In support of this view, the defendant cites Pennsylvania cases determining whether one, or several, separate causes of action arose under a given set of facts, for the purpose of applying the rule against splitting causes. Fields v. Philadelphia Rapid Transit Co., 273 Pa. 282, 117 A. 59 (1922); Simodejka v. Williams, 360 Pa. 332, 62 A.2d 17 (1948); Fisher v. Hill, 368 Pa. 53, 81 A.2d 860 (1951); Spinelli v. Maxwell, 430 Pa. 478, 243 A.2d 425 (1968).
We have concluded that these cases are not dispositive for several reasons.
First, we deal with a factual setting in which the claims have been confused because of the family ties among the persons injured. So far, as Mr. and Mrs. Gulak were concerned, the claims for the children's medical expenses, which are the focus of the controversy, were derivative in nature. They did not arise out of any direct relationship between the parents and the alleged tortfeasor, but from the family relationship which caused the parents to provide, and pay for, their children's medical treatment in fulfillment of their parental duties.
Under these circumstances we are well beyond the question to which the Pennsylvania cases relate, namely, how many causes of action arose as a result of a defendant's negligent act. Where two or more persons sustain physical injuries by the same wrongful act, separate and distinct causes of action accrue, on which separate suits may be brought.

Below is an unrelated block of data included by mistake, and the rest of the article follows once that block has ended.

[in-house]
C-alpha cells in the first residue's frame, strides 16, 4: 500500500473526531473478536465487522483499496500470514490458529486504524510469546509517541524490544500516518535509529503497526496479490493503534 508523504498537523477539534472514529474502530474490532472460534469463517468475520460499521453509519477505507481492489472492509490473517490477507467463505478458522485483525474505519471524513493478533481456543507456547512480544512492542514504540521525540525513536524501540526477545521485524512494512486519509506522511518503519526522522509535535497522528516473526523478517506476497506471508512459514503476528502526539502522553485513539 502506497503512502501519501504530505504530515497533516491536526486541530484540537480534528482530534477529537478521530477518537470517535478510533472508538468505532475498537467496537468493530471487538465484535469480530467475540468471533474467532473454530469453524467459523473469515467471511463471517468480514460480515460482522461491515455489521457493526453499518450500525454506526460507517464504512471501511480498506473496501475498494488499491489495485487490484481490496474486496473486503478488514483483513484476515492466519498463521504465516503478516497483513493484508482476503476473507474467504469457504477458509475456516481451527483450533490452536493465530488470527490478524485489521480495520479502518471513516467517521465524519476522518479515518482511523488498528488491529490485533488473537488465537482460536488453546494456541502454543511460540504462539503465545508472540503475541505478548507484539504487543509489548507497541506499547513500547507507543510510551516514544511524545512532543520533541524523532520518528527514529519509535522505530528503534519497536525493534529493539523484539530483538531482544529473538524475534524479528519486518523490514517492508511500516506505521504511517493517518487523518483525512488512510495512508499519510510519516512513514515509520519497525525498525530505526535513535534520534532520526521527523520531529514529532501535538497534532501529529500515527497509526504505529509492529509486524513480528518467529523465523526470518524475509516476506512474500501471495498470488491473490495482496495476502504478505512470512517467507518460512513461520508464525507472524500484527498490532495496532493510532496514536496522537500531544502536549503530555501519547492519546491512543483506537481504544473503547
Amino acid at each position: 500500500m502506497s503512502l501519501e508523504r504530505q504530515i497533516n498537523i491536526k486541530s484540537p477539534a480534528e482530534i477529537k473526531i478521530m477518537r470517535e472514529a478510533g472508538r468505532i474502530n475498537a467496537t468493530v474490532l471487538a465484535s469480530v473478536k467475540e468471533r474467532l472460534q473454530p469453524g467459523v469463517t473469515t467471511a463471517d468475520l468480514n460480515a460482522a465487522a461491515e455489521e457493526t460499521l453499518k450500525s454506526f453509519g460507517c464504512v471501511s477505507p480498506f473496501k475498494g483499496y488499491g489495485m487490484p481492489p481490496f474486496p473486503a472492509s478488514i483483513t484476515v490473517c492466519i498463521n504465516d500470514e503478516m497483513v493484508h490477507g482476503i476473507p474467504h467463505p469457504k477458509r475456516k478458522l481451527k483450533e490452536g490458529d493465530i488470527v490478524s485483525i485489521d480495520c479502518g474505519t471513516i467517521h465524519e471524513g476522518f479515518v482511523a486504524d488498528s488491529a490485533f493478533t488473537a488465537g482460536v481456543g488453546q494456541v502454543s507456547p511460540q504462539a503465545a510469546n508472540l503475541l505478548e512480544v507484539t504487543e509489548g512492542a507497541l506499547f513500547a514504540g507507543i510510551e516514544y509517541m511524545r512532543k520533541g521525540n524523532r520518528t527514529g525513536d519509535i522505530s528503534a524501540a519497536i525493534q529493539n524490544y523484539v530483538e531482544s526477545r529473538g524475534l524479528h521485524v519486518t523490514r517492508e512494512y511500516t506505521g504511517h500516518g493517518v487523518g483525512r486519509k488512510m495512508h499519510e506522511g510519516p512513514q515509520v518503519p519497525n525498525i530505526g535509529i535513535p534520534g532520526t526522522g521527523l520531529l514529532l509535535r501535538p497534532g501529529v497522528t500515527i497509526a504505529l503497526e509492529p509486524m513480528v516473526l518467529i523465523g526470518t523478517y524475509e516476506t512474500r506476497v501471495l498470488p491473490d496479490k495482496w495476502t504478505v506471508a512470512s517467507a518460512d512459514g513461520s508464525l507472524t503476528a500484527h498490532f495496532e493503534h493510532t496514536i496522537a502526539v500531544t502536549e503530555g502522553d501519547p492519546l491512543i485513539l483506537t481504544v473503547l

Secondly, in none of the Pennsylvania cases, upon which the defendant chiefly relies, was it necessary to consider the inter-relationship between courts in the separate federal and state judicial structures. Whenever this Court decides cases in which jurisdiction is based on diversity of citizenship, there is a duty to accommodate interests of federal and state policy in light of the facts and legal issues presented by the individual case. In the instant case, separate suits were filed in the federal and state courts because the claims of the children were not in excess of $10,000.00 as required by the relevant federal jurisdictional statute. Title 28 U.S.C. § 1332(a). Mr. and Mrs. Gulak exercised the option secured by Article III of the United States Constitution, as implemented by Congress in § 1332(a), to have a federal determination of their claims meeting the minimum jurisdictional amount requirement. It is clear that the choice of pursuing the claims stemming from the defendant's single act in more than one lawsuit was one which was open to the Gulak family.